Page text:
Violent clashes between demonstrators and security forces in Burundi sent tens of thousands of people fleeing both inside and beyond the borders of the central African state. These displacements were only one consequence of the crisis in the capital that stretched the capacity of an already-strapped health system: demonstrating a need for flexibility in resourcing in so-called challenging operating environments.
More than 700,000 people have fled their homes since conflict erupted in mid-December in South Sudan, which has compromised their safety and security and made them more exposed to the risk of illness and other public health challenges. But for the estimated 6,617 people living with HIV who are taking anti-retroviral treatment supported by the Global Fund, being far away from their home clinic has become a matter of life or death.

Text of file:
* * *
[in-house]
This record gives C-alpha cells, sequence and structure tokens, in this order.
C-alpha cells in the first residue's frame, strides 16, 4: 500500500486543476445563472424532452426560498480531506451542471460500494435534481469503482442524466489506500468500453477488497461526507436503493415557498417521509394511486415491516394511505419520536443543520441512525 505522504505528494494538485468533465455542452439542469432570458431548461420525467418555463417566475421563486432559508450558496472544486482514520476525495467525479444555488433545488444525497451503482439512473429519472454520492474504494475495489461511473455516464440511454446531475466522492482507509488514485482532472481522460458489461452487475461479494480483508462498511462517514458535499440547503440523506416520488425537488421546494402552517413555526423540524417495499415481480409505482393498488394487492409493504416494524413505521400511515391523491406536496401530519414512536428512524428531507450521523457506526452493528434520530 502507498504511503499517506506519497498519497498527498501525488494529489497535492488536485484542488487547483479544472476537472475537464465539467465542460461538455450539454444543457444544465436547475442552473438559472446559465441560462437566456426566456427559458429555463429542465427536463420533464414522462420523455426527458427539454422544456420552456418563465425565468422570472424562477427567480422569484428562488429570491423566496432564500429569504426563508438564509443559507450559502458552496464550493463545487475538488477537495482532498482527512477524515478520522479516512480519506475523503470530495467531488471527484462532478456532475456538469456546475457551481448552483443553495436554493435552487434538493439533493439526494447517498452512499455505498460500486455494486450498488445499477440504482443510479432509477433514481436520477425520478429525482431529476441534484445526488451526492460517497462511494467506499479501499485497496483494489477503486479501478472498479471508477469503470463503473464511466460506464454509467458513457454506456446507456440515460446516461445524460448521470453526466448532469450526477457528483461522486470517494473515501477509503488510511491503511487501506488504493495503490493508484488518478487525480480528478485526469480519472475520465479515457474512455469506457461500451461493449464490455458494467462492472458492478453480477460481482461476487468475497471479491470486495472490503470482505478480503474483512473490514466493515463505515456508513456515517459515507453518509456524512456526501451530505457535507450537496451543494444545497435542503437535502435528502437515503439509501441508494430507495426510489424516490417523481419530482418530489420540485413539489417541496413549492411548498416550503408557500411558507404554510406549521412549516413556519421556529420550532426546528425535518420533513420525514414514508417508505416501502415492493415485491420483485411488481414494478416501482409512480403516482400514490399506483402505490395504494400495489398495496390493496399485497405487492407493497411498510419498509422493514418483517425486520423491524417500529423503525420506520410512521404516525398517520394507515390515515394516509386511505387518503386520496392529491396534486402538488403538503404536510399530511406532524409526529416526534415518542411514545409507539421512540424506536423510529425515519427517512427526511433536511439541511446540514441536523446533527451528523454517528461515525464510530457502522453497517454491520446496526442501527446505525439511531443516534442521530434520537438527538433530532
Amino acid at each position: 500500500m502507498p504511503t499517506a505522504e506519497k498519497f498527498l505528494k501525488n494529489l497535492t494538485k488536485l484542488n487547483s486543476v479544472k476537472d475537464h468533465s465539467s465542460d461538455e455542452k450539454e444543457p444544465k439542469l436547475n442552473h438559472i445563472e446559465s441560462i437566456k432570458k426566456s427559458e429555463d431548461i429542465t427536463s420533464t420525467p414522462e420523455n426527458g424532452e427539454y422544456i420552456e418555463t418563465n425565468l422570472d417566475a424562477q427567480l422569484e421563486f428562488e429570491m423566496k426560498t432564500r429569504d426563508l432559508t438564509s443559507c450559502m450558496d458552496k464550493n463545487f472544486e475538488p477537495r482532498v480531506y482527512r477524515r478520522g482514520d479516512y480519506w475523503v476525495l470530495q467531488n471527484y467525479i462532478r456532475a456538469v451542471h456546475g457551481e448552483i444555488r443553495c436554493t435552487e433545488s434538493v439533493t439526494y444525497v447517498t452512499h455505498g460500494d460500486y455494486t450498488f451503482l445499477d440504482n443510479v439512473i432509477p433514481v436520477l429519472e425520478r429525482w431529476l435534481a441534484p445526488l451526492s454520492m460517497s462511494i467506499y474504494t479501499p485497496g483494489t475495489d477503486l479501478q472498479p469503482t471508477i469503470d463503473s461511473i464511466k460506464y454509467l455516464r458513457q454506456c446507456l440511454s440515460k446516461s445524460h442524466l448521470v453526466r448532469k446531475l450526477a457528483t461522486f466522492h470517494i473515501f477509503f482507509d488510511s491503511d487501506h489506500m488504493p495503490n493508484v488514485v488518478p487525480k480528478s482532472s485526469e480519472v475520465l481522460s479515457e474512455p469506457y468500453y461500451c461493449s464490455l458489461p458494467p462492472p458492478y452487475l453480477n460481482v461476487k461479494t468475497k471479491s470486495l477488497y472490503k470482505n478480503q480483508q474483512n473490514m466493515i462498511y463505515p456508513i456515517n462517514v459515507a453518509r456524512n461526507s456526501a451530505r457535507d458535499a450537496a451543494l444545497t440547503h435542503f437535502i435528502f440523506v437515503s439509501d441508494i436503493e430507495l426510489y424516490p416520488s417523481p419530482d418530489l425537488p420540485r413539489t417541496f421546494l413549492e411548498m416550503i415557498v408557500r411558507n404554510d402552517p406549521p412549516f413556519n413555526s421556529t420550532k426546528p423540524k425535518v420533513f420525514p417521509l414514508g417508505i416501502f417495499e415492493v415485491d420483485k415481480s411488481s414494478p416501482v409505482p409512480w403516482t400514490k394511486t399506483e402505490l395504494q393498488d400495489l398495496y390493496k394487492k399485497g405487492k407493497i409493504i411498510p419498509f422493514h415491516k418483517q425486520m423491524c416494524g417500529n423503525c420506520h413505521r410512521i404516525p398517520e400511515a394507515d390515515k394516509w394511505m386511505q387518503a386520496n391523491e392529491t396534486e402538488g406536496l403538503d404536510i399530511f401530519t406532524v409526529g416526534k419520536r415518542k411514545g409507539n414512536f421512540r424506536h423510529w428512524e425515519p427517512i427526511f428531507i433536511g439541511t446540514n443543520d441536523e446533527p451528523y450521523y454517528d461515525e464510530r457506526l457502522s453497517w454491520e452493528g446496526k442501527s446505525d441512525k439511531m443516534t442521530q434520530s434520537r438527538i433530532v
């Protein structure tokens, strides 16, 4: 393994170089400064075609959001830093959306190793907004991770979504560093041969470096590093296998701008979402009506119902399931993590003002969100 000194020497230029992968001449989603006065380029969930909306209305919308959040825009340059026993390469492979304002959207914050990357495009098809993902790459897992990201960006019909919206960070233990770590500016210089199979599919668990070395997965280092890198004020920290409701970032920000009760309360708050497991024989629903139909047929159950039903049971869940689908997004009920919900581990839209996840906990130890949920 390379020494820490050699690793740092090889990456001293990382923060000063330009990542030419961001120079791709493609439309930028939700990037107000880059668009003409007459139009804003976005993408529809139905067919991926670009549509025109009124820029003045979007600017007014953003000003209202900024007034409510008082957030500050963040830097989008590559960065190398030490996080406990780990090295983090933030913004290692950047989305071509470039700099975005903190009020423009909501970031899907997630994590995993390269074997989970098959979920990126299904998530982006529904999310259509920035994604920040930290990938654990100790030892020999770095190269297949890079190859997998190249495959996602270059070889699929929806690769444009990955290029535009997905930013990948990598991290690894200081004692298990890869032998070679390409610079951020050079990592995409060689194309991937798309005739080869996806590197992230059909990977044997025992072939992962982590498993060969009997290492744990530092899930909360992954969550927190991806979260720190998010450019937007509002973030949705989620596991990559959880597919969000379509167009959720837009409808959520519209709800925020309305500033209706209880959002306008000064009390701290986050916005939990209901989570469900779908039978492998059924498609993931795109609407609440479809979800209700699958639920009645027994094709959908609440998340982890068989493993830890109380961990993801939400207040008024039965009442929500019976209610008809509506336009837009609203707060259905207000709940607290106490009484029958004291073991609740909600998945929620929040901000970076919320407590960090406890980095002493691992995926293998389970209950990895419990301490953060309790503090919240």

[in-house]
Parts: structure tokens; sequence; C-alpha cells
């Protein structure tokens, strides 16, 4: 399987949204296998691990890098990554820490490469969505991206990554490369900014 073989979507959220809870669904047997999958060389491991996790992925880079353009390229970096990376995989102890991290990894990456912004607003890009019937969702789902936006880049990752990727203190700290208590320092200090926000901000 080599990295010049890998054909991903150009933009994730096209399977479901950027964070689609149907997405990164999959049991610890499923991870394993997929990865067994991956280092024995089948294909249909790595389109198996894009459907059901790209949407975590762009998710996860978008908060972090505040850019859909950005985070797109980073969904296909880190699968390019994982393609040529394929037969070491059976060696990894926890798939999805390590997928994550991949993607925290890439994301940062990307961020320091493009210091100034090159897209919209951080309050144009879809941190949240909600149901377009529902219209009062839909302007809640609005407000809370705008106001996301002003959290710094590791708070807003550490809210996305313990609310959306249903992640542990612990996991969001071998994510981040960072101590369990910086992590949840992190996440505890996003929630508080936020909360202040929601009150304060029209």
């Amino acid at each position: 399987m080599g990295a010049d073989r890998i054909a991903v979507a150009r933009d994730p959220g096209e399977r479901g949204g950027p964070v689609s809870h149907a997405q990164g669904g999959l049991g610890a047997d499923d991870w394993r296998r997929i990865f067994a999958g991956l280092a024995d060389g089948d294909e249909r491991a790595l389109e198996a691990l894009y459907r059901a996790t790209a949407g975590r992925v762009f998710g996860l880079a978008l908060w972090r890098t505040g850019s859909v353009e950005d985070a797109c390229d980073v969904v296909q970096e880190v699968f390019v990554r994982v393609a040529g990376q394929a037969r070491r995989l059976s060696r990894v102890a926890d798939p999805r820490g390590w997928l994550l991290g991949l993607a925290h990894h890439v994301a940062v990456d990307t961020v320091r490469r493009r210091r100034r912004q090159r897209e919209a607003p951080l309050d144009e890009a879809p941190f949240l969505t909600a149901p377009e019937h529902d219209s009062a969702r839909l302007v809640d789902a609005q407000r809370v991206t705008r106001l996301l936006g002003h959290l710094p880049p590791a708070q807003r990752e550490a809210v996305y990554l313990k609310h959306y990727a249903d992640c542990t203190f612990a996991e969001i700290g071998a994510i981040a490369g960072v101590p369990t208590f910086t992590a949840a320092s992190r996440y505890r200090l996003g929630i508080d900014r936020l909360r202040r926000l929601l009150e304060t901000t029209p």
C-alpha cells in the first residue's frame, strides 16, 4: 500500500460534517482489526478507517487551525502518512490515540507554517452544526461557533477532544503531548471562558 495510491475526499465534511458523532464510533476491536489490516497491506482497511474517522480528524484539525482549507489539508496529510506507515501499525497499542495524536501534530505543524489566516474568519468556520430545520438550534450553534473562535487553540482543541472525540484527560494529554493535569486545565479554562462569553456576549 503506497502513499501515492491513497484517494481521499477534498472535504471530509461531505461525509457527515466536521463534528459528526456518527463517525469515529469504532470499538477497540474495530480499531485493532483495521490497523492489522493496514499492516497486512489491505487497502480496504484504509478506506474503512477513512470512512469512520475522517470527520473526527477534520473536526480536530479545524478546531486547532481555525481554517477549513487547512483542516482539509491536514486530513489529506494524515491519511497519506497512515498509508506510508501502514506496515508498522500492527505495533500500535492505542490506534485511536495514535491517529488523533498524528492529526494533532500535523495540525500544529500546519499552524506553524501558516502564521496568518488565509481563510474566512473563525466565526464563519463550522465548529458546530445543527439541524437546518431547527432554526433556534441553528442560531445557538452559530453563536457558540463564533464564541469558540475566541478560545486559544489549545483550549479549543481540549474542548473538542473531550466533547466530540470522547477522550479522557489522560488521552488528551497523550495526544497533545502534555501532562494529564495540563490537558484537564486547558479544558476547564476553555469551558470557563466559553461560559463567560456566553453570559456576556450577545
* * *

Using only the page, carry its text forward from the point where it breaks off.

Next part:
The introduction of the new funding model (NFM) has raised some concerns in the Middle East that it fails to consider the sweeping population movements and refugee crisis around the region and their impact on public health, particularly with respect to higher incidence of TB.